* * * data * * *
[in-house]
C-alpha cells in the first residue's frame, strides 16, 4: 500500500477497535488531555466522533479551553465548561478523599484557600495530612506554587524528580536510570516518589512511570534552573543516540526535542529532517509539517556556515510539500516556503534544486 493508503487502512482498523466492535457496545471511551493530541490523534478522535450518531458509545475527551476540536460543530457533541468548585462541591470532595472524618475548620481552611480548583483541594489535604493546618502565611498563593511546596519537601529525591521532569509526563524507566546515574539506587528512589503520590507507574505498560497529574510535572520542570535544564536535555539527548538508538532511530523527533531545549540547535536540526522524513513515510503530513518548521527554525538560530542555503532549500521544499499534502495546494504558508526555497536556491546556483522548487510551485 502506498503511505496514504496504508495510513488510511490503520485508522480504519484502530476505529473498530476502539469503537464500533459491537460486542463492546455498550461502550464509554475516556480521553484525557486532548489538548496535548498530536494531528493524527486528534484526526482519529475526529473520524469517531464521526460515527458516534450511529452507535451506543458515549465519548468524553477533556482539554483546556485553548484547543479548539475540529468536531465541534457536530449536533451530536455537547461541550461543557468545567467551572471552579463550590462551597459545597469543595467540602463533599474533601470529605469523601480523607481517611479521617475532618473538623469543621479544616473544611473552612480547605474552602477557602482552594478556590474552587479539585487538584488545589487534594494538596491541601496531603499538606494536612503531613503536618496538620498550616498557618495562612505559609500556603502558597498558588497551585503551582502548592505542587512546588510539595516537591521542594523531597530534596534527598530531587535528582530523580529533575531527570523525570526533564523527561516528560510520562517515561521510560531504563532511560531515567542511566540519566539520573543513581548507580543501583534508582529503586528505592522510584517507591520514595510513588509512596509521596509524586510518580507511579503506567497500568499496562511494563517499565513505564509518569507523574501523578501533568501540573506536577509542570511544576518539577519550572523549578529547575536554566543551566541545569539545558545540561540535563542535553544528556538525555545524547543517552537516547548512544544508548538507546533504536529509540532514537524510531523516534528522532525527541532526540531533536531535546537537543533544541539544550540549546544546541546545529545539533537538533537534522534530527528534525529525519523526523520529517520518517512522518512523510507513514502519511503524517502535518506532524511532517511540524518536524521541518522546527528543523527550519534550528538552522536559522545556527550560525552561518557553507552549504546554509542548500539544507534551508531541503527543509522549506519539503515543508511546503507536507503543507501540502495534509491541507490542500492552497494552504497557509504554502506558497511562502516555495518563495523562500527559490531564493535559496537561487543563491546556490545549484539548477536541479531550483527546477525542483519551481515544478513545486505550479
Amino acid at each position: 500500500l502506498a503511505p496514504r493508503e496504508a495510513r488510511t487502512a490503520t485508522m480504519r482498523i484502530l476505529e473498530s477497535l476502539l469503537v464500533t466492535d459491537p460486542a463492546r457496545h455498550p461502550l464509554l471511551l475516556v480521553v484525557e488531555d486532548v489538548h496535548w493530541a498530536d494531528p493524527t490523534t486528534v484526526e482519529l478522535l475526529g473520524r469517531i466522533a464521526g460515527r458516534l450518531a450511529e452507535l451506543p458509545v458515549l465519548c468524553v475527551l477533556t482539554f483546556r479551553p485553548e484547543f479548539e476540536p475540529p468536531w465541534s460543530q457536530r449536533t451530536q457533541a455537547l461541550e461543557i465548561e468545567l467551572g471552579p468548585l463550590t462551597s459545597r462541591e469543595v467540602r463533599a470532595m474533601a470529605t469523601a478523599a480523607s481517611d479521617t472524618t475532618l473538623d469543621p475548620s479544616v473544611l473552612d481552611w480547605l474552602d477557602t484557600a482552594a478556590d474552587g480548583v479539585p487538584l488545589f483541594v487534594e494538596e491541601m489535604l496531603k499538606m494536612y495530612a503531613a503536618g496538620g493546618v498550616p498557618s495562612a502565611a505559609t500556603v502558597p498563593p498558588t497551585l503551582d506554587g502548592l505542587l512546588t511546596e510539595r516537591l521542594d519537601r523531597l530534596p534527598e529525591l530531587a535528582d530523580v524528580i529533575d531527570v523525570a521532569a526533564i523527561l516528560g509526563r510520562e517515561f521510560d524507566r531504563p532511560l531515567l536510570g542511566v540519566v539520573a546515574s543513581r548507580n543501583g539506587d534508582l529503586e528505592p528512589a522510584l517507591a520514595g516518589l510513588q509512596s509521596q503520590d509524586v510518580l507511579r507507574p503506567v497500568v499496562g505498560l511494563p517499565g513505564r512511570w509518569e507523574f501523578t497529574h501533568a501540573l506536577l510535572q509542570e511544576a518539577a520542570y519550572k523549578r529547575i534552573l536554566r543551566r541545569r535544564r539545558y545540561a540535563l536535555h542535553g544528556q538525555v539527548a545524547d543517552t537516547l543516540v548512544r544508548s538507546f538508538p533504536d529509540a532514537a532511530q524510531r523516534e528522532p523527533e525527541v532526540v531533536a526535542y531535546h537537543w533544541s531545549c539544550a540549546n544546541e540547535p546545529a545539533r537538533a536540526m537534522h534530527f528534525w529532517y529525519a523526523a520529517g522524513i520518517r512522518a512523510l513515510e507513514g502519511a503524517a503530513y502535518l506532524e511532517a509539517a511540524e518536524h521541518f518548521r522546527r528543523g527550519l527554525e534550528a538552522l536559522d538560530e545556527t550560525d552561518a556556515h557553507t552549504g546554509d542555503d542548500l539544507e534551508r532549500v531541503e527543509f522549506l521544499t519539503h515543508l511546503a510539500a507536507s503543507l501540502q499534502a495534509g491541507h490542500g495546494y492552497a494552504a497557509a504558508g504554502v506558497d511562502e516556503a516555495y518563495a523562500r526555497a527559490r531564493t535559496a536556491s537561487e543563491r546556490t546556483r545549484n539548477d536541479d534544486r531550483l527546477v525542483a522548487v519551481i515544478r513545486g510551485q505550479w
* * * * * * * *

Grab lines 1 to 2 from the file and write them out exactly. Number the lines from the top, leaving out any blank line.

[in-house]
C-alpha cells in the first residue's frame, strides 16, 4: 500500500477497535488531555466522533479551553465548561478523599484557600495530612506554587524528580536510570516518589512511570534552573543516540526535542529532517509539517556556515510539500516556503534544486 493508503487502512482498523466492535457496545471511551493530541490523534478522535450518531458509545475527551476540536460543530457533541468548585462541591470532595472524618475548620481552611480548583483541594489535604493546618502565611498563593511546596519537601529525591521532569509526563524507566546515574539506587528512589503520590507507574505498560497529574510535572520542570535544564536535555539527548538508538532511530523527533531545549540547535536540526522524513513515510503530513518548521527554525538560530542555503532549500521544499499534502495546494504558508526555497536556491546556483522548487510551485 502506498503511505496514504496504508495510513488510511490503520485508522480504519484502530476505529473498530476502539469503537464500533459491537460486542463492546455498550461502550464509554475516556480521553484525557486532548489538548496535548498530536494531528493524527486528534484526526482519529475526529473520524469517531464521526460515527458516534450511529452507535451506543458515549465519548468524553477533556482539554483546556485553548484547543479548539475540529468536531465541534457536530449536533451530536455537547461541550461543557468545567467551572471552579463550590462551597459545597469543595467540602463533599474533601470529605469523601480523607481517611479521617475532618473538623469543621479544616473544611473552612480547605474552602477557602482552594478556590474552587479539585487538584488545589487534594494538596491541601496531603499538606494536612503531613503536618496538620498550616498557618495562612505559609500556603502558597498558588497551585503551582502548592505542587512546588510539595516537591521542594523531597530534596534527598530531587535528582530523580529533575531527570523525570526533564523527561516528560510520562517515561521510560531504563532511560531515567542511566540519566539520573543513581548507580543501583534508582529503586528505592522510584517507591520514595510513588509512596509521596509524586510518580507511579503506567497500568499496562511494563517499565513505564509518569507523574501523578501533568501540573506536577509542570511544576518539577519550572523549578529547575536554566543551566541545569539545558545540561540535563542535553544528556538525555545524547543517552537516547548512544544508548538507546533504536529509540532514537524510531523516534528522532525527541532526540531533536531535546537537543533544541539544550540549546544546541546545529545539533537538533537534522534530527528534525529525519523526523520529517520518517512522518512523510507513514502519511503524517502535518506532524511532517511540524518536524521541518522546527528543523527550519534550528538552522536559522545556527550560525552561518557553507552549504546554509542548500539544507534551508531541503527543509522549506519539503515543508511546503507536507503543507501540502495534509491541507490542500492552497494552504497557509504554502506558497511562502516555495518563495523562500527559490531564493535559496537561487543563491546556490545549484539548477536541479531550483527546477525542483519551481515544478513545486505550479